Rapper finally lets all sides show on 'This Should Hold You'
This Should Hold You, the latest album from rapper Trek Manifest, is bookended by a pair of tracks that find the MC delving deeper into his own backstory.
On “The Greatest,” Manifest digs into his biography, describing himself as “the son of a single mother 'til the age 4” (at which point his mom remarried) and exploring the deaths of two cousins, including one who was shot and killed by police and another who died by suicide. The track finds Manifest both mourning their loss and also marveling at his good fortune in avoiding a similar fate.
The album-closing, soul-kissed “My Love,” in contrast, traces Manifest's lifelong love affair with hip-hop, celebrating the artists who have shaped and inspired him, from the Christian rappers championed by his preacher stepfather to those less accepted in the family home (in one aside, Manifest recounts his stepfather hearing Jay Z's Blueprint blaring from his bedroom and subsequently snapping the CD in half).
“I came up at 5 years old in Christian rap … and then I evolved and started hearing different music. I'm hearing this Wu-Tang. I'm hearing this Cannabis. And I'm like, ‘That's kind of dope,' so then you start trying to merge the two,” said Manifest, born Devin Thomas, who just released This Should Hold You on digital platforms (visit trekmanifest.net for more information). “As I got older, it went from God rap to positive rap, and then from positive rap to, ‘Eh, we're just not going to cuss in our raps.' Now, if I feel like something is fucked up, I say it's fucked up. … At this point you just have to take me for what I am. I'm still Devin Michael Thomas. My mom raised me to be a good kid and a God-fearing man, and those morals, the beliefs, the values haven't changed. But now you're seeing other layers of me.”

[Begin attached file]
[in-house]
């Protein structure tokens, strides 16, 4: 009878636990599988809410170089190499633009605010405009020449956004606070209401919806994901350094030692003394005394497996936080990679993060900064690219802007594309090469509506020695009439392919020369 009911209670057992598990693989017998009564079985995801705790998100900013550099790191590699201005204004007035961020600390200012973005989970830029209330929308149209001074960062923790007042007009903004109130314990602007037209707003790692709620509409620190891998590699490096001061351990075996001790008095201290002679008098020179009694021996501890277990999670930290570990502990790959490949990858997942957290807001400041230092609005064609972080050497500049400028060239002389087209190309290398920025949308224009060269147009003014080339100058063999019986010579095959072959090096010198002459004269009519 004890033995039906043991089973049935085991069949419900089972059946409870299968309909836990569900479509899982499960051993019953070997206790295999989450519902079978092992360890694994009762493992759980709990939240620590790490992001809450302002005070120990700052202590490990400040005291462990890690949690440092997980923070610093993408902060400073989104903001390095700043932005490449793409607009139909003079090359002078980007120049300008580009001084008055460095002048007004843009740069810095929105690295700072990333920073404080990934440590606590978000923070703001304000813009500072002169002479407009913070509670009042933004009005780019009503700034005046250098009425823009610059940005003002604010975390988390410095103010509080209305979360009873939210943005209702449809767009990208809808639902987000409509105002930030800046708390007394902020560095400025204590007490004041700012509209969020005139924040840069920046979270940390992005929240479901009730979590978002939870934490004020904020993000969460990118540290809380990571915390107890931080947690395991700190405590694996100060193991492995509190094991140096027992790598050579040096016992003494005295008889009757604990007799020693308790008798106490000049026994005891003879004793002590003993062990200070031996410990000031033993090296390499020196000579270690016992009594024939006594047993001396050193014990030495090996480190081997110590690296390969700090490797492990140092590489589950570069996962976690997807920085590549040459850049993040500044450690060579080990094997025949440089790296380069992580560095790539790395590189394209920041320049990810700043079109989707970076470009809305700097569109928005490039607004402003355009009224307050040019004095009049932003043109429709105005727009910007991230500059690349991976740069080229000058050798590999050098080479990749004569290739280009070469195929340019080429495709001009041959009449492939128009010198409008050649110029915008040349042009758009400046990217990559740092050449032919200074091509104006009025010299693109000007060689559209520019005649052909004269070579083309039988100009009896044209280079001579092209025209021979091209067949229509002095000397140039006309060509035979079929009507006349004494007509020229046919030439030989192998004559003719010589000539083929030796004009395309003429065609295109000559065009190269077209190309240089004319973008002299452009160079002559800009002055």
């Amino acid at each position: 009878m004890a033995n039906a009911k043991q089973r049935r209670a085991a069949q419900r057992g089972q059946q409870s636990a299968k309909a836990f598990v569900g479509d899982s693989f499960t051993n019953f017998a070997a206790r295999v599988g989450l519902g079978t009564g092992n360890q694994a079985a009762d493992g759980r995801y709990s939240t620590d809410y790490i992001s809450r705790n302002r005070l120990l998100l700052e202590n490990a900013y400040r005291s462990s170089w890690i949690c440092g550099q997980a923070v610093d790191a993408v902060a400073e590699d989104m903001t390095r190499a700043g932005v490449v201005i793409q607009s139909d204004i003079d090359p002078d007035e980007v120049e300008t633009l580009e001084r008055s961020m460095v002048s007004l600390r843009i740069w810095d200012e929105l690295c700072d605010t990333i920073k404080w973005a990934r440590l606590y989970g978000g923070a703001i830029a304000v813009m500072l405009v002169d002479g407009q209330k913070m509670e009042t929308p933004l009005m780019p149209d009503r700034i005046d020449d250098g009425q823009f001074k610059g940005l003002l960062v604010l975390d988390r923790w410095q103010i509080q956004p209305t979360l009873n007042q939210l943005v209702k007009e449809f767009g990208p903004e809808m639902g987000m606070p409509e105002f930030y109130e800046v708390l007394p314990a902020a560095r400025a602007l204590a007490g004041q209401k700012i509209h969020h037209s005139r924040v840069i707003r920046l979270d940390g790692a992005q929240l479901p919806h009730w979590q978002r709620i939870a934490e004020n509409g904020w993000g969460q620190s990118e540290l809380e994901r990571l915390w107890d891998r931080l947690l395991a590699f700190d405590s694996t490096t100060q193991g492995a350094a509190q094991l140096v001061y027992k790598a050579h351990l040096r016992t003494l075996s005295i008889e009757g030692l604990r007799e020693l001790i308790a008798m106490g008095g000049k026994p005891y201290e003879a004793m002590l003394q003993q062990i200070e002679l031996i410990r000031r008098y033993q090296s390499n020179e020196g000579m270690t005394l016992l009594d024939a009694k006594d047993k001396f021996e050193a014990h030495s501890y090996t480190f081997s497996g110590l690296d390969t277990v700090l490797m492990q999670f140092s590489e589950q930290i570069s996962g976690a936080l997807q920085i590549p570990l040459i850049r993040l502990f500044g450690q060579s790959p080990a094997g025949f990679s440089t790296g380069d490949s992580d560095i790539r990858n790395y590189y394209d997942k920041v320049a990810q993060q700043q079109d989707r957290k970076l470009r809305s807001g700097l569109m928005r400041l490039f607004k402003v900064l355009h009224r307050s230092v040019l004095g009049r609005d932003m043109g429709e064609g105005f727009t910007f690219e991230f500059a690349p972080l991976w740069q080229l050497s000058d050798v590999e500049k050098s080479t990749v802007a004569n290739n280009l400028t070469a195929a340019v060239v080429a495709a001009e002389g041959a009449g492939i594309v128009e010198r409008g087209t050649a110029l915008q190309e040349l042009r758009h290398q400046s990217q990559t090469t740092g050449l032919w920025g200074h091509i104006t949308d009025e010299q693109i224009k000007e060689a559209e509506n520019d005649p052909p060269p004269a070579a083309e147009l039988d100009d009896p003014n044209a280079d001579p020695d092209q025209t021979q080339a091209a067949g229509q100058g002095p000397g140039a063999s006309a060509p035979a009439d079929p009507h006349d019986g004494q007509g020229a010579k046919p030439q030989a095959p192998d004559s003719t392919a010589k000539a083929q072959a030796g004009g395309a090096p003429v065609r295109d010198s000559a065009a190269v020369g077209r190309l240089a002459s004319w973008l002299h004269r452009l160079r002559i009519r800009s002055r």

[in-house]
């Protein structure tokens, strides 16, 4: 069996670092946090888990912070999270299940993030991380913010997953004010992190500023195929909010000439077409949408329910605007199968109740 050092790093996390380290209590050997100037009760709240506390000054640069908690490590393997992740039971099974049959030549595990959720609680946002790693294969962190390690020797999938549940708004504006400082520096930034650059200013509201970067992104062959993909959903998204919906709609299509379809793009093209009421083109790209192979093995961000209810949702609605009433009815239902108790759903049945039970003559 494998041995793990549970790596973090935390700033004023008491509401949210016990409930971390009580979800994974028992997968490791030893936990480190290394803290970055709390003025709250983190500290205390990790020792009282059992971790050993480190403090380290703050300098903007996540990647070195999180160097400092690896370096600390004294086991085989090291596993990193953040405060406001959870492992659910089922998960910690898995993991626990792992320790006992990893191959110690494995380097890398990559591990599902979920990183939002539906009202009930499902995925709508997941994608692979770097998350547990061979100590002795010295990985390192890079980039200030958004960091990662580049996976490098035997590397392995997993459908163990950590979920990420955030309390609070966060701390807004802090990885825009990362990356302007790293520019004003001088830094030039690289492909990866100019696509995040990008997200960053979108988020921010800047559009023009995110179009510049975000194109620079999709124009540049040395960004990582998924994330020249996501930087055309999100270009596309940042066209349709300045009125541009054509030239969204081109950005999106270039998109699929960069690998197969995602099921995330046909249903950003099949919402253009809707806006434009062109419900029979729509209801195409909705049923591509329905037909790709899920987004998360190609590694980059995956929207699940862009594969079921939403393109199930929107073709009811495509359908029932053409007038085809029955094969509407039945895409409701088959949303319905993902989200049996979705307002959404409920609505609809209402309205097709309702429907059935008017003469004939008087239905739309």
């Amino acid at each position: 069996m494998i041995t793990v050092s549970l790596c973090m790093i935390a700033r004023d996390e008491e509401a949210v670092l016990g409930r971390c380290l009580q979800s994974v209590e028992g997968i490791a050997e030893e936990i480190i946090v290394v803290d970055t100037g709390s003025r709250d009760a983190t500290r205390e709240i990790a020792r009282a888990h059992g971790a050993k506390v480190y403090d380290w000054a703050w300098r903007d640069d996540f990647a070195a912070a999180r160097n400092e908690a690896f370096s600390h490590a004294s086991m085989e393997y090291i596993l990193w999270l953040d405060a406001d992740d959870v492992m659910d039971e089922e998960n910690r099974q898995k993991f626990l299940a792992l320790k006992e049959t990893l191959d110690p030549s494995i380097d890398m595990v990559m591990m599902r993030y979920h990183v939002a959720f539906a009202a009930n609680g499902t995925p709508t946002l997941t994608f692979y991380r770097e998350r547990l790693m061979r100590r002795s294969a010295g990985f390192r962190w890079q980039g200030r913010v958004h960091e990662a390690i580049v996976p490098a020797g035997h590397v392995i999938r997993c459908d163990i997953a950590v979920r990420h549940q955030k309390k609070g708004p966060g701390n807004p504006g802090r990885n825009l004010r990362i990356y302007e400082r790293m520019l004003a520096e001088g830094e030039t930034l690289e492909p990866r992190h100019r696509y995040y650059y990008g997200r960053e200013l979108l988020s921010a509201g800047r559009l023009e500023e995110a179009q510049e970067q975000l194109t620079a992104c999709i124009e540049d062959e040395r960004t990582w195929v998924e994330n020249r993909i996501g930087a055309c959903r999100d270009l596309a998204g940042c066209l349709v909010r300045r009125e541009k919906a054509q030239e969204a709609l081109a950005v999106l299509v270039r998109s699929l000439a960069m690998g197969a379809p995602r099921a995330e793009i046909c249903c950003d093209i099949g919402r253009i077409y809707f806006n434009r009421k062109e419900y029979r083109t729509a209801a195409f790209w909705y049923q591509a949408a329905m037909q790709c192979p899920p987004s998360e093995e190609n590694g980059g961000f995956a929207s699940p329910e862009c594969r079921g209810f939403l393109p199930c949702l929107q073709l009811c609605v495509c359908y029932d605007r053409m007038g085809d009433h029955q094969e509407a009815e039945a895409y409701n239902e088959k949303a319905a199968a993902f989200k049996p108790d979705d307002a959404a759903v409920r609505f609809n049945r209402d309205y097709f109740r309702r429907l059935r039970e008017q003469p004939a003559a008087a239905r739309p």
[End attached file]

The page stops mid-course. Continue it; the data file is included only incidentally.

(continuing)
Manifest started to show these other layers due in part to the encouragement of the late Sheron “Nes Wordz” Colbert, a fellow Magna Media Group artist who, prior to his 2017 death, pressed Manifest to continue to reveal more of himself on record.
“I let him listen to the project I released, Summer '17, before he passed and he was like, ‘You need more of these [personal details],'” Manifest said. “When he said that, it hit me. … If I'm going to make music, I want it to be more impactful than just bars and punchlines. … This project, I've done that. This is something I wanted to do years ago, but as an MC I wasn't ready. If I got these beats back then, I would have been more excited to not let the beat breathe; I'd have just kept rapping and rapping and going and going. [Nes] talking to me forced me to step back and to really write.”
This is advice Manifest has continued to let inform his own life. Where the rapper previously walled off aspects of his personality to suit the intended audience — “I'm a father right here, but now I'm around all these rappers, so I need to put my rapper role on, and now I'm an educator and I'm speaking in schools, so let me turn this on,” Manifest said — he now understands these complexities are what make him unique, and he's worked to invite people to view all facets of his personality.
“It was a little hard [to drop my guard] at first, but it felt necessary,” Manifest said. “It was like, fuck it. People already know those are the things I am. I don't have to have this on/off switch.”